Although there is no substitute for physical presence, virtual connection has unlocked new ways for international students to communicate with their academic partners amid the pandemic.
July 28, 2020
This is part of a Columbia News series, titled Lessons Learned, which invites the Columbia community to reflect on the pandemic and the insights they have gained from their COVID-19 experience. These essays speak to the innovation, creativity and resourcefulness we have witnessed during this period of unprecedented challenge, as well as some of the silver linings in the actions we have had to take by necessity.
Back in March, when most of us in the Columbia community went into confinement, I had conversations with several students who were debating whether, how and when to go back home. One of them was concerned about his father, who lived in Paris and had just been hospitalized. As much as he wanted to be by his father’s side, he was worried about catching the virus from his travel across the Atlantic that might infect him and subsequently endanger his family. So, he resorted to speaking to him on Zoom every day.
“We have our ritual," he said. "I call him at 3pm every day. We discuss the news, politics and the latest audiobook I sent him.”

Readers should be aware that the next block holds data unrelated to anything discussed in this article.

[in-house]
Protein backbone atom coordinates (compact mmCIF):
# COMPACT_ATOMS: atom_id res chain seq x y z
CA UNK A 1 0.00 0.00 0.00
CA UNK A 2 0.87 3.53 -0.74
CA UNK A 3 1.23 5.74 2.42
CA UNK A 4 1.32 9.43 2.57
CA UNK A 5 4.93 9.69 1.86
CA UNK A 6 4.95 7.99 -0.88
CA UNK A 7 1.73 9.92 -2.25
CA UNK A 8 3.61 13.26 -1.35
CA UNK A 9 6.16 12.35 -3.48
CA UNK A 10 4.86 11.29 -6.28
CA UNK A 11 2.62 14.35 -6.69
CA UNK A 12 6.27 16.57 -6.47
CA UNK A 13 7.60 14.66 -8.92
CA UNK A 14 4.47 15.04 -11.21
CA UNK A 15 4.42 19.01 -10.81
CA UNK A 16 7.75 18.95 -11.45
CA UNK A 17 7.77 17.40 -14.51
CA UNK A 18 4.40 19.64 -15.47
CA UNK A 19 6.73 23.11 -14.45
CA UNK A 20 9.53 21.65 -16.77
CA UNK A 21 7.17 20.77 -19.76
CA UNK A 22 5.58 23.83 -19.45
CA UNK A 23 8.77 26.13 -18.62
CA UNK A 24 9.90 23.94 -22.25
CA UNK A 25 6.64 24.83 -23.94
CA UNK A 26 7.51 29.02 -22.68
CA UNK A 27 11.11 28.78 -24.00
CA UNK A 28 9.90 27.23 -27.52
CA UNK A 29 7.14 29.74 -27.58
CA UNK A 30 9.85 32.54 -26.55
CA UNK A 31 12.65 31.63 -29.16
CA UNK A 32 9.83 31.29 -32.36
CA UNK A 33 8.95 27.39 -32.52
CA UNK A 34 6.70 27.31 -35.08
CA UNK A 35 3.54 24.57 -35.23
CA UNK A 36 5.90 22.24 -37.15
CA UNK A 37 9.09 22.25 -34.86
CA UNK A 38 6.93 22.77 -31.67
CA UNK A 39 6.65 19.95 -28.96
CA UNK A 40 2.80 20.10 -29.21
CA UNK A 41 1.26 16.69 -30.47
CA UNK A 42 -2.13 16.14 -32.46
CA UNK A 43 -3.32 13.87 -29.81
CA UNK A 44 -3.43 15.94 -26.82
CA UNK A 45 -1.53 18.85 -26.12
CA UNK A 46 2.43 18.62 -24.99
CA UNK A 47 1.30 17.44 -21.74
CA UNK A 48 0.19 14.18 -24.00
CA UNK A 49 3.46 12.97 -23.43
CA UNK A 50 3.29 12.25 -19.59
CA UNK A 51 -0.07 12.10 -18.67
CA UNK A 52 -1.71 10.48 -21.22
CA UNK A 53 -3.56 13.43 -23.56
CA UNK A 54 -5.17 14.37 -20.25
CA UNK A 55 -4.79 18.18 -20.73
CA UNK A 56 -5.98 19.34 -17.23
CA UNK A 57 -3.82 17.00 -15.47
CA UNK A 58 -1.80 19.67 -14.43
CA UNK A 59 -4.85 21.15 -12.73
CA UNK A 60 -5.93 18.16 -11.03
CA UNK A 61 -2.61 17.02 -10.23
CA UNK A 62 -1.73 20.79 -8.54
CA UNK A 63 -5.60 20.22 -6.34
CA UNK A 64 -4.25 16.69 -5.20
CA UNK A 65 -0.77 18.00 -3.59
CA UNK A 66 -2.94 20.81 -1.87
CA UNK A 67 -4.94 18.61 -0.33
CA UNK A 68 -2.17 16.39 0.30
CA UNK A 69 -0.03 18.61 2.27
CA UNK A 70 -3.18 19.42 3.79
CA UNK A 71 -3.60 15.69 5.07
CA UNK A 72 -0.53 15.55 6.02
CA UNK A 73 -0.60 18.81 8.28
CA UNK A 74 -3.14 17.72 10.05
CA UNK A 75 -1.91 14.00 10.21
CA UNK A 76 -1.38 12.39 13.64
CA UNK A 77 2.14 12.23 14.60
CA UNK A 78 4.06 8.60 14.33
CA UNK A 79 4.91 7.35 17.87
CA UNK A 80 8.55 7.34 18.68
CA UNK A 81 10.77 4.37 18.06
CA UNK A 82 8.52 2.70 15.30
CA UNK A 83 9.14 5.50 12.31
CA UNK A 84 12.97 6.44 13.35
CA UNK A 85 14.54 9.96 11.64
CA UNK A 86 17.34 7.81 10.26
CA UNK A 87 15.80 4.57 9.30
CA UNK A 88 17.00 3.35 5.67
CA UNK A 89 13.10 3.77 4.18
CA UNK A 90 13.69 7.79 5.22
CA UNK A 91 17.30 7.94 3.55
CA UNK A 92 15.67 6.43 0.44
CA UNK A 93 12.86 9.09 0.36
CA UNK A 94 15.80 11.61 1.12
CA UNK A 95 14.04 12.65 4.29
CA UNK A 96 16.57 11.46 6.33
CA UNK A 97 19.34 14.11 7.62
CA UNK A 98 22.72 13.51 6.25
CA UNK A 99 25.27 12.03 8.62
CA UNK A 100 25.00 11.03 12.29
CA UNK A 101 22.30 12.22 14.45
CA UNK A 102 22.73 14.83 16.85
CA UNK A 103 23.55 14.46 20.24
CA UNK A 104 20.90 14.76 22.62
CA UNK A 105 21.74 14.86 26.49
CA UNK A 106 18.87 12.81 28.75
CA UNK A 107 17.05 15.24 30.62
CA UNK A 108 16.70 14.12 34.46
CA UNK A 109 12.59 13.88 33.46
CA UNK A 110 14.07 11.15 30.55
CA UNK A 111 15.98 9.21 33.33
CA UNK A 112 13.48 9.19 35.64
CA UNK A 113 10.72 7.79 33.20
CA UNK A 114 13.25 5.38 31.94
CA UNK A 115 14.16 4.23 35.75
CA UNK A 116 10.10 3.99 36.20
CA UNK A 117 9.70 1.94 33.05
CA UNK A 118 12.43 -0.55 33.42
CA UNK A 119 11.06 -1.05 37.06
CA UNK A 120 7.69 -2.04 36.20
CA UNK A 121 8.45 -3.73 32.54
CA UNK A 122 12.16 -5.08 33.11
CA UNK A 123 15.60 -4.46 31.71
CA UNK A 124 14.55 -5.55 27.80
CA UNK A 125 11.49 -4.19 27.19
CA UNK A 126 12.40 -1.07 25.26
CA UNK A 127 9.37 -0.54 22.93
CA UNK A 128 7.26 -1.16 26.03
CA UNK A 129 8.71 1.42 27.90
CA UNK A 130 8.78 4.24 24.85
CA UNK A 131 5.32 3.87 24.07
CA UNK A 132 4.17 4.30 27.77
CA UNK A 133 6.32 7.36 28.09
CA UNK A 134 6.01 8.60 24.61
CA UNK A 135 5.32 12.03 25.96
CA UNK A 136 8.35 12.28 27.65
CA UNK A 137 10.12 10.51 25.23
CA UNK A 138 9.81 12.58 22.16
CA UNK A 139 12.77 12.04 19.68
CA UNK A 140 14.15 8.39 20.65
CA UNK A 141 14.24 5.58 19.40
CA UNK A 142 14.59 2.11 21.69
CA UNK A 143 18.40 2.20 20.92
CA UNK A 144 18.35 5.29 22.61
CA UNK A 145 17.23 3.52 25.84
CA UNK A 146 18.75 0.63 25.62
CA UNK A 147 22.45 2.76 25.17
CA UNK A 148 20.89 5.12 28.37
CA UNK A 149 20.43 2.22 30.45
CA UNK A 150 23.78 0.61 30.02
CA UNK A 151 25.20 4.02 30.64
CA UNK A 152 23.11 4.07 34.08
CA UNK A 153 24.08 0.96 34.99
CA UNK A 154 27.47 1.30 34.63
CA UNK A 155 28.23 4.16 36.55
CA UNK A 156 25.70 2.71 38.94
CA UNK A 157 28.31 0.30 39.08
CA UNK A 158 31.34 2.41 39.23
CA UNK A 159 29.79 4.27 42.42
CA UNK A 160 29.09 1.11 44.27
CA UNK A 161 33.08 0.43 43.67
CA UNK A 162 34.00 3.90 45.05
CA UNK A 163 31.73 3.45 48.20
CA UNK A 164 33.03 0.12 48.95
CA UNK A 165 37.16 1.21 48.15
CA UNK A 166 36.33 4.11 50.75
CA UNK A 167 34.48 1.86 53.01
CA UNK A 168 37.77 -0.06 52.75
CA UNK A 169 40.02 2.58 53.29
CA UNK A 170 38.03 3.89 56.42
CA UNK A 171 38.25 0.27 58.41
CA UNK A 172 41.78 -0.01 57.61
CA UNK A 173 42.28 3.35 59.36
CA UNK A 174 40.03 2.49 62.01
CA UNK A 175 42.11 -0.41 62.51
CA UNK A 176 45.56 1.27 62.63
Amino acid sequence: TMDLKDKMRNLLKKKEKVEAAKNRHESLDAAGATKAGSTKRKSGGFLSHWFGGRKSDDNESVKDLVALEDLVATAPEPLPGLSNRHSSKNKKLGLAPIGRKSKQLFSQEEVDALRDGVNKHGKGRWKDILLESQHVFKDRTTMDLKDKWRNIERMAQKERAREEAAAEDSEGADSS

The student explained to me that these daily conversations had become one of the highlights of his day.
“The distance is hard to bear,” he told me, “but I’m thankful that I can at least 'see' my dad on Zoom.”
Throughout this crisis, countless others have been separated from their loved ones to varying degrees. While technology is no substitute for physical closeness and presence, we have learned to use it to stay connected. Whether connecting with our colleagues at work or having a cocktail with friends, Zoom and other online communication tools are now at the heart of our lives.
My work at the Alliance Program—a partnership between Columbia University, Sciences Po, Paris 1 Panthéon Sorbonne and Ecole Polytechnique—has also been transformed. Our core business is to nurture scholarly exchanges and academic travel among our four partners. As a result of COVID-19, we had to move many of our programs online. We held talks and workshops virtually. Faculty members from all four institutions are working together to help develop joint online courses. This will not only enable students in New York and Paris to be taught by professors from another university, across the Atlantic, but will also give them the chance to work with their peers on joint assignments and projects regardless of their physical location.
The student I spoke to back in March recently wrote to me. He ended up traveling to Paris, and was able to be with his father who is now out of hospital. What he shared in his message surprised me.
“Of course, one thing I realize is that nothing replaces the presence of our loved ones. But I am also grateful for all these months of videoconferencing. I learned so much about my dad’s life, and I was able to confide in him in ways that would not have been possible in a face-to-face conversation.”